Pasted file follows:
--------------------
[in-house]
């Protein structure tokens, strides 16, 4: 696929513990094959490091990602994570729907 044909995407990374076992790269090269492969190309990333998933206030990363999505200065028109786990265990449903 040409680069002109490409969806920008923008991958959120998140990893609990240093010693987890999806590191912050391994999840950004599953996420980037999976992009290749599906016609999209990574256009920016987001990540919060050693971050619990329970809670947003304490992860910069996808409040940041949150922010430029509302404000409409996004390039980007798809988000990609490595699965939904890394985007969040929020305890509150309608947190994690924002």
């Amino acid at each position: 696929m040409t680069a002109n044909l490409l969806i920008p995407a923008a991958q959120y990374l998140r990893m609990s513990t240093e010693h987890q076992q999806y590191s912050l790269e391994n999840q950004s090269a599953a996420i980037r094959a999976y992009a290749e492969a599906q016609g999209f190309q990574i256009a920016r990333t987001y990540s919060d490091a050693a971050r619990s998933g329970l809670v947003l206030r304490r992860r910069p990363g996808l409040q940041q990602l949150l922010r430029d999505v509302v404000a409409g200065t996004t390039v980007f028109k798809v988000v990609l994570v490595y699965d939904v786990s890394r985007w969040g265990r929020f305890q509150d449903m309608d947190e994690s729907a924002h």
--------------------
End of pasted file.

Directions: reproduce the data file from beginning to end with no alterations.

[in-house]
């Protein structure tokens, strides 16, 4: 696929513990094959490091990602994570729907 044909995407990374076992790269090269492969190309990333998933206030990363999505200065028109786990265990449903 040409680069002109490409969806920008923008991958959120998140990893609990240093010693987890999806590191912050391994999840950004599953996420980037999976992009290749599906016609999209990574256009920016987001990540919060050693971050619990329970809670947003304490992860910069996808409040940041949150922010430029509302404000409409996004390039980007798809988000990609490595699965939904890394985007969040929020305890509150309608947190994690924002």
């Amino acid at each position: 696929m040409t680069a002109n044909l490409l969806i920008p995407a923008a991958q959120y990374l998140r990893m609990s513990t240093e010693h987890q076992q999806y590191s912050l790269e391994n999840q950004s090269a599953a996420i980037r094959a999976y992009a290749e492969a599906q016609g999209f190309q990574i256009a920016r990333t987001y990540s919060d490091a050693a971050r619990s998933g329970l809670v947003l206030r304490r992860r910069p990363g996808l409040q940041q990602l949150l922010r430029d999505v509302v404000a409409g200065t996004t390039v980007f028109k798809v988000v990609l994570v490595y699965d939904v786990s890394r985007w969040g265990r929020f305890q509150d449903m309608d947190e994690s729907a924002h």